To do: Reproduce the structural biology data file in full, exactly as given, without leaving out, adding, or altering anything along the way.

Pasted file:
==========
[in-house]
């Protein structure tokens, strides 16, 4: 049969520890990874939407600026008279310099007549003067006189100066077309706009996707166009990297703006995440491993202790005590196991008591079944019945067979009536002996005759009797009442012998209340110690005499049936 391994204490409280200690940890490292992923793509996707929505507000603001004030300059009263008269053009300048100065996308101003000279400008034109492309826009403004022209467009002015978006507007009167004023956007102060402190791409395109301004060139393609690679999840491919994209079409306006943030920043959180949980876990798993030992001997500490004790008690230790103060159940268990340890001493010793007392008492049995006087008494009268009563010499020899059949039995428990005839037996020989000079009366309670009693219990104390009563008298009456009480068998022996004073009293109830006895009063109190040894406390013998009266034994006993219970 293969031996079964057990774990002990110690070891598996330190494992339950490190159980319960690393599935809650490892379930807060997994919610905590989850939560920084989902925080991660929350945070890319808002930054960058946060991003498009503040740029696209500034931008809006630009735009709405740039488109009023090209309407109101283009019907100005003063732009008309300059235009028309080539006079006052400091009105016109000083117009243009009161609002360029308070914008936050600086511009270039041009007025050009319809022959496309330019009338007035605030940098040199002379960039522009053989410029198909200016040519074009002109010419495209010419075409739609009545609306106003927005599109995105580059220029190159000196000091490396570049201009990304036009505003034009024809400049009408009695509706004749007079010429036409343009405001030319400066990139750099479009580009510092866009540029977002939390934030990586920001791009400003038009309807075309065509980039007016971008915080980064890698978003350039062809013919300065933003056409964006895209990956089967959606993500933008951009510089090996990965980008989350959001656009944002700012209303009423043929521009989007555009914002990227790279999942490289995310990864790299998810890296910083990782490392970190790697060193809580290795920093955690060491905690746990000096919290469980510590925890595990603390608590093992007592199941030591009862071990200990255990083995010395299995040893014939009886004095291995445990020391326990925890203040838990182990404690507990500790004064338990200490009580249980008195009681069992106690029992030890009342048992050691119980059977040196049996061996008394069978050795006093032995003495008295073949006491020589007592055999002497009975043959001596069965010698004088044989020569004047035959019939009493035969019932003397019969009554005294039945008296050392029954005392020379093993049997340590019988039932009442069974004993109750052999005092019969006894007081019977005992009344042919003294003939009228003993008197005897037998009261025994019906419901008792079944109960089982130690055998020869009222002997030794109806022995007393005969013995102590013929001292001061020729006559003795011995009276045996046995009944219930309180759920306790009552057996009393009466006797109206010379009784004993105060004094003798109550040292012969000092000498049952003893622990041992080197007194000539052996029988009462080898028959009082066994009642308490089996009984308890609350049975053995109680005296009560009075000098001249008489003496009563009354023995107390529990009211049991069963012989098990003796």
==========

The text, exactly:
[in-house]
């Protein structure tokens, strides 16, 4: 049969520890990874939407600026008279310099007549003067006189100066077309706009996707166009990297703006995440491993202790005590196991008591079944019945067979009536002996005759009797009442012998209340110690005499049936 391994204490409280200690940890490292992923793509996707929505507000603001004030300059009263008269053009300048100065996308101003000279400008034109492309826009403004022209467009002015978006507007009167004023956007102060402190791409395109301004060139393609690679999840491919994209079409306006943030920043959180949980876990798993030992001997500490004790008690230790103060159940268990340890001493010793007392008492049995006087008494009268009563010499020899059949039995428990005839037996020989000079009366309670009693219990104390009563008298009456009480068998022996004073009293109830006895009063109190040894406390013998009266034994006993219970 293969031996079964057990774990002990110690070891598996330190494992339950490190159980319960690393599935809650490892379930807060997994919610905590989850939560920084989902925080991660929350945070890319808002930054960058946060991003498009503040740029696209500034931008809006630009735009709405740039488109009023090209309407109101283009019907100005003063732009008309300059235009028309080539006079006052400091009105016109000083117009243009009161609002360029308070914008936050600086511009270039041009007025050009319809022959496309330019009338007035605030940098040199002379960039522009053989410029198909200016040519074009002109010419495209010419075409739609009545609306106003927005599109995105580059220029190159000196000091490396570049201009990304036009505003034009024809400049009408009695509706004749007079010429036409343009405001030319400066990139750099479009580009510092866009540029977002939390934030990586920001791009400003038009309807075309065509980039007016971008915080980064890698978003350039062809013919300065933003056409964006895209990956089967959606993500933008951009510089090996990965980008989350959001656009944002700012209303009423043929521009989007555009914002990227790279999942490289995310990864790299998810890296910083990782490392970190790697060193809580290795920093955690060491905690746990000096919290469980510590925890595990603390608590093992007592199941030591009862071990200990255990083995010395299995040893014939009886004095291995445990020391326990925890203040838990182990404690507990500790004064338990200490009580249980008195009681069992106690029992030890009342048992050691119980059977040196049996061996008394069978050795006093032995003495008295073949006491020589007592055999002497009975043959001596069965010698004088044989020569004047035959019939009493035969019932003397019969009554005294039945008296050392029954005392020379093993049997340590019988039932009442069974004993109750052999005092019969006894007081019977005992009344042919003294003939009228003993008197005897037998009261025994019906419901008792079944109960089982130690055998020869009222002997030794109806022995007393005969013995102590013929001292001061020729006559003795011995009276045996046995009944219930309180759920306790009552057996009393009466006797109206010379009784004993105060004094003798109550040292012969000092000498049952003893622990041992080197007194000539052996029988009462080898028959009082066994009642308490089996009984308890609350049975053995109680005296009560009075000098001249008489003496009563009354023995107390529990009211049991069963012989098990003796």